This past Wednesday, January 20th at MediaPost’s MarketingPolitics conference, I had the pleasure of speaking on a panel discussion titled, Match Game: The Data Challenge of 2016. The panel focused on answering several key questions that many marketers and political strategists are asking as we start this election year:
- What are the best approaches now for managing cookies, device IDs, deterministic and probabilistic matching and lookalike modeling?
- In what cases are these approaches more and less effective? And who in the end owns this data?
- How and with whom is the data being shared? And who is accountable for voter privacy?
For Resonate our proprietary data is the bread and butter of how we have added value to many election campaigns on both the local and national level over the years. Specific points I brought up during the panel included:
- The DC market is currently more adept at understanding and using voter file targeting to drive digital advertising at desired segments than they are at using cookie targeting, device IDs, deterministic and probabilistic matching and lookalike modeling. While this signifies strong advances of sophistication from our partners in the political space, there is still much untapped opportunity.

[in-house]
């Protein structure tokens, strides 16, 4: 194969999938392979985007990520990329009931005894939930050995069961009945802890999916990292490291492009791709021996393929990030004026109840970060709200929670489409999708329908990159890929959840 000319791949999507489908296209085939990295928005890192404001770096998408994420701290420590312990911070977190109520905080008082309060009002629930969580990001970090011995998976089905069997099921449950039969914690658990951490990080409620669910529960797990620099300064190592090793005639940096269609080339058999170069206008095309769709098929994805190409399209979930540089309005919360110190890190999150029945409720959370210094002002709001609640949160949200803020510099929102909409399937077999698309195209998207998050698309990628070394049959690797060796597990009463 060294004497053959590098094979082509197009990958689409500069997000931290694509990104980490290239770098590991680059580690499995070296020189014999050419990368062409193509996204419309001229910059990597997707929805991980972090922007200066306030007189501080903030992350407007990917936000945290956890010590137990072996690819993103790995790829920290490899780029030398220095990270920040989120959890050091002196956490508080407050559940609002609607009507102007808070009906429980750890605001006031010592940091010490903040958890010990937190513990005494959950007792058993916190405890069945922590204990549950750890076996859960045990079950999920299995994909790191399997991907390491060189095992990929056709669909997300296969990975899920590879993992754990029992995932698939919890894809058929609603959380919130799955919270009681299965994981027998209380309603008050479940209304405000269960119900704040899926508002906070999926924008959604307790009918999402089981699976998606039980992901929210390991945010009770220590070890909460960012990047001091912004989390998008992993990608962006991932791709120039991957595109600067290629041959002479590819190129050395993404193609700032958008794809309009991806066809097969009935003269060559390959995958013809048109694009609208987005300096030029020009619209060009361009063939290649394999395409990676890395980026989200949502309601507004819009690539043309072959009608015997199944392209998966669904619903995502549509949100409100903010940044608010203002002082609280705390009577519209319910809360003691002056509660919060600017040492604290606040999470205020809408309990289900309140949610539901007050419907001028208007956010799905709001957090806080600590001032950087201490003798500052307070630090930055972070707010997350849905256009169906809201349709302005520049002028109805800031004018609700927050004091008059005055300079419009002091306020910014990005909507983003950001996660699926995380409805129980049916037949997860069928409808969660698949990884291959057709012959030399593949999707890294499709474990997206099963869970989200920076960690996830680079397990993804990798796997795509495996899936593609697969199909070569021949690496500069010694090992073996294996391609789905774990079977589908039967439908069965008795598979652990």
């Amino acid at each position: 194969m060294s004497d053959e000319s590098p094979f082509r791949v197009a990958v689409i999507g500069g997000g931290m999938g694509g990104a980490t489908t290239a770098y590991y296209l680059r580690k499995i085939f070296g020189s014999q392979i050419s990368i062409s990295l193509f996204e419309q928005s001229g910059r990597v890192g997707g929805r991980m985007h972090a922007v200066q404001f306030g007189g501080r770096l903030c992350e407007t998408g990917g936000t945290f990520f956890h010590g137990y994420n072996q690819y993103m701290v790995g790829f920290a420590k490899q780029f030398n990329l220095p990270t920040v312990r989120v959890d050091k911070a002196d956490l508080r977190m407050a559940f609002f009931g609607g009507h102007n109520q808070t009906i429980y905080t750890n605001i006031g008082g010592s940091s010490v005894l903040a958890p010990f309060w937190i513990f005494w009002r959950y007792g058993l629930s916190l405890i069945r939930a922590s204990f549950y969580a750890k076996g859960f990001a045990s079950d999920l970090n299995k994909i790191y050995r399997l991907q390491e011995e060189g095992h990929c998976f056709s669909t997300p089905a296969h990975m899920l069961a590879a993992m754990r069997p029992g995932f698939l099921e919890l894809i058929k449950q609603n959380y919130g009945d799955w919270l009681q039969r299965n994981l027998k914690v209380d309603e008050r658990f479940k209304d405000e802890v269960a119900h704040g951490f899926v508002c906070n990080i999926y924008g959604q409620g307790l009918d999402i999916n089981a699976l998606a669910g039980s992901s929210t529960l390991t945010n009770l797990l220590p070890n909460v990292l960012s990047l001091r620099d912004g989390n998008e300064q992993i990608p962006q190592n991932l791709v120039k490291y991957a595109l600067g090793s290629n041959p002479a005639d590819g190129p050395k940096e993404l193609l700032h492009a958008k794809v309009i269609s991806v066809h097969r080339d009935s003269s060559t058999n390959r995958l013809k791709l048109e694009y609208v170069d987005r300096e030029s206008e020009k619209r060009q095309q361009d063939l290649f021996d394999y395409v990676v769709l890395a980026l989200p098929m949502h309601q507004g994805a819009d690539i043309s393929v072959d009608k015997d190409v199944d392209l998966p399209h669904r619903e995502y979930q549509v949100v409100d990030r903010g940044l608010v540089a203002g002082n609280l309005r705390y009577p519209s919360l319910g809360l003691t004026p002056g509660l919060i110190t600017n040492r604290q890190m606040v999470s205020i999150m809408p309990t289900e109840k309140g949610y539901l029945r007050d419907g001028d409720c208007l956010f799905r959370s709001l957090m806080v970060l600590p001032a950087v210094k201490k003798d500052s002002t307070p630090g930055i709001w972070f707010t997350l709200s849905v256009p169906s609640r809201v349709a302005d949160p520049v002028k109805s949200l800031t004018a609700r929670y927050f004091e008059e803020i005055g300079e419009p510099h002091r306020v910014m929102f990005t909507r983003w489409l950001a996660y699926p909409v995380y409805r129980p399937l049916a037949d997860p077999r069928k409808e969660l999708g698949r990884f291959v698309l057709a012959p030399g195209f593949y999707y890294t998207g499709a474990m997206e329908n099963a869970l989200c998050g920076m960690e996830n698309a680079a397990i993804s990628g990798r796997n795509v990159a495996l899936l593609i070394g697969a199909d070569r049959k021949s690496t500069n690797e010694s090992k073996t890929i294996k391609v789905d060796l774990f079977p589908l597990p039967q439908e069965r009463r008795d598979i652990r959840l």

- Match rates are a concern this election cycle – if you’re relying on the voter file to define segments, and match rates are only 20-40% of the file, then you’re by definition not able to reach 60-80% of your target audience. Using some of the aforementioned techniques can substantially close this gap, and dramatically improve coverage and performance.
- There is much more data available in the digital world beyond voter file attributes alone – political marketers need to take advantage of this data in order to regain scale and build richer audience segments than those that can be built with the voter file data alone.
- Intent-based data and targeting is great – for the right purpose. Make sure that you’re using the right data for the right campaign objective. Education and Persuasion campaigns require different data and approaches than GOTV campaigns.
An overall observation: This conference was a great reminder of how gratifying it is to see the market gaining an understanding and appreciation of the importance of deep insights into why voters take the actions they take—including their motivations, values, beliefs and issue positions —as part of the marketing mix. We’ve seen hundreds of examples over the last seven years where this approach has helped campaigns cost-effectively deliver the right messages to the right target audience.